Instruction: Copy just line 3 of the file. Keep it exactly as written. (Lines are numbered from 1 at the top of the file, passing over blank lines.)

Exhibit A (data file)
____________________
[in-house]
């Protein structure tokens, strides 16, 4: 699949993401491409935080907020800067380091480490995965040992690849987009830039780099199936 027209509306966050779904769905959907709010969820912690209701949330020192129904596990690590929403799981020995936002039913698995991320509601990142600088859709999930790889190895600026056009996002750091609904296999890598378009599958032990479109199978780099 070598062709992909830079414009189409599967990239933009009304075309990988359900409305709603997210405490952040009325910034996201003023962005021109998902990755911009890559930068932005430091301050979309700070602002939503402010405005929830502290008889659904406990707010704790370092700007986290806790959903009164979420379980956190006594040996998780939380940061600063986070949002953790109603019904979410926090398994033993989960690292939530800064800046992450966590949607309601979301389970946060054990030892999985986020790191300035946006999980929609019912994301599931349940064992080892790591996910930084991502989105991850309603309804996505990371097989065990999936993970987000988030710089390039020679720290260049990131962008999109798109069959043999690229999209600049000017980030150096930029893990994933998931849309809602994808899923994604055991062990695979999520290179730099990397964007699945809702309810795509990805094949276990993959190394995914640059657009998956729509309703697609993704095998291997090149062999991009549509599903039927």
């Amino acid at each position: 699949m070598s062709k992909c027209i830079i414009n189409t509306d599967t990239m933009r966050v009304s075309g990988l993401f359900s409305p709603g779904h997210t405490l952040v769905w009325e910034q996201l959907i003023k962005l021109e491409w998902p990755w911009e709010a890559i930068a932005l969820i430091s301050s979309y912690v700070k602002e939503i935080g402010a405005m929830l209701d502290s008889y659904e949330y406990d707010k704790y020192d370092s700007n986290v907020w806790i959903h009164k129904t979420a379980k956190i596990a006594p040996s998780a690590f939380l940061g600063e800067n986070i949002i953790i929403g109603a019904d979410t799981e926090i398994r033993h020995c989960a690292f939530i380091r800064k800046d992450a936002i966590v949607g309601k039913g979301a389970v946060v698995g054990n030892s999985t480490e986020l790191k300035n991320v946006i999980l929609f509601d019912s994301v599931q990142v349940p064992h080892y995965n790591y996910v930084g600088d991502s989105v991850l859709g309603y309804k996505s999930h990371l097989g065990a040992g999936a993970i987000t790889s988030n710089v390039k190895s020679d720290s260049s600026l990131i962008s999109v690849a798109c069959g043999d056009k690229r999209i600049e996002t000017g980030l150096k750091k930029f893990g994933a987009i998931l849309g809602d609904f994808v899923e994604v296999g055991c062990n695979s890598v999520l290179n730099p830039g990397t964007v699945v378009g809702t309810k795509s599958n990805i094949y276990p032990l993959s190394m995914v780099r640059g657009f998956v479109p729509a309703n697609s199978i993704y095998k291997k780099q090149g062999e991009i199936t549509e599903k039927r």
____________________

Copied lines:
């Amino acid at each position: 699949m070598s062709k992909c027209i830079i414009n189409t509306d599967t990239m933009r966050v009304s075309g990988l993401f359900s409305p709603g779904h997210t405490l952040v769905w009325e910034q996201l959907i003023k962005l021109e491409w998902p990755w911009e709010a890559i930068a932005l969820i430091s301050s979309y912690v700070k602002e939503i935080g402010a405005m929830l209701d502290s008889y659904e949330y406990d707010k704790y020192d370092s700007n986290v907020w806790i959903h009164k129904t979420a379980k956190i596990a006594p040996s998780a690590f939380l940061g600063e800067n986070i949002i953790i929403g109603a019904d979410t799981e926090i398994r033993h020995c989960a690292f939530i380091r800064k800046d992450a936002i966590v949607g309601k039913g979301a389970v946060v698995g054990n030892s999985t480490e986020l790191k300035n991320v946006i999980l929609f509601d019912s994301v599931q990142v349940p064992h080892y995965n790591y996910v930084g600088d991502s989105v991850l859709g309603y309804k996505s999930h990371l097989g065990a040992g999936a993970i987000t790889s988030n710089v390039k190895s020679d720290s260049s600026l990131i962008s999109v690849a798109c069959g043999d056009k690229r999209i600049e996002t000017g980030l150096k750091k930029f893990g994933a987009i998931l849309g809602d609904f994808v899923e994604v296999g055991c062990n695979s890598v999520l290179n730099p830039g990397t964007v699945v378009g809702t309810k795509s599958n990805i094949y276990p032990l993959s190394m995914v780099r640059g657009f998956v479109p729509a309703n697609s199978i993704y095998k291997k780099q090149g062999e991009i199936t549509e599903k039927r």